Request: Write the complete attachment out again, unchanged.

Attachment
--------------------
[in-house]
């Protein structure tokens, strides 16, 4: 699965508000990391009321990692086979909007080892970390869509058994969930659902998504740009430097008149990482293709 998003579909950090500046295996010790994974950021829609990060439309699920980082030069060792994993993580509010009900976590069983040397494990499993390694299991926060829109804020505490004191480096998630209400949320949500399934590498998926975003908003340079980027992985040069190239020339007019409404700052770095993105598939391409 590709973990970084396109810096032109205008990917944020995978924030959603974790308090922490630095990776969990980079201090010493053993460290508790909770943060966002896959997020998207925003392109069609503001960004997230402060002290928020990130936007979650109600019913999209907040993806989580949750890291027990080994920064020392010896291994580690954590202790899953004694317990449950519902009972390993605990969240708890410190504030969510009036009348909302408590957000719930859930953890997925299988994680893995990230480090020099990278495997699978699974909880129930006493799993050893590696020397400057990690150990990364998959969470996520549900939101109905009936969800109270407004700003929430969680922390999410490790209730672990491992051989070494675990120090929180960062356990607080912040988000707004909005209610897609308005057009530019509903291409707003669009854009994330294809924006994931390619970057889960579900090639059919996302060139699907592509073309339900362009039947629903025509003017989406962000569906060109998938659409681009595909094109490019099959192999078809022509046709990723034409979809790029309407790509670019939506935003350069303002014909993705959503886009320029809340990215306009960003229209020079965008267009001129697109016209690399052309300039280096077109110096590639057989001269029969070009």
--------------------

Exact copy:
[in-house]
């Protein structure tokens, strides 16, 4: 699965508000990391009321990692086979909007080892970390869509058994969930659902998504740009430097008149990482293709 998003579909950090500046295996010790994974950021829609990060439309699920980082030069060792994993993580509010009900976590069983040397494990499993390694299991926060829109804020505490004191480096998630209400949320949500399934590498998926975003908003340079980027992985040069190239020339007019409404700052770095993105598939391409 590709973990970084396109810096032109205008990917944020995978924030959603974790308090922490630095990776969990980079201090010493053993460290508790909770943060966002896959997020998207925003392109069609503001960004997230402060002290928020990130936007979650109600019913999209907040993806989580949750890291027990080994920064020392010896291994580690954590202790899953004694317990449950519902009972390993605990969240708890410190504030969510009036009348909302408590957000719930859930953890997925299988994680893995990230480090020099990278495997699978699974909880129930006493799993050893590696020397400057990690150990990364998959969470996520549900939101109905009936969800109270407004700003929430969680922390999410490790209730672990491992051989070494675990120090929180960062356990607080912040988000707004909005209610897609308005057009530019509903291409707003669009854009994330294809924006994931390619970057889960579900090639059919996302060139699907592509073309339900362009039947629903025509003017989406962000569906060109998938659409681009595909094109490019099959192999078809022509046709990723034409979809790029309407790509670019939506935003350069303002014909993705959503886009320029809340990215306009960003229209020079965008267009001129697109016209690399052309300039280096077109110096590639057989001269029969070009």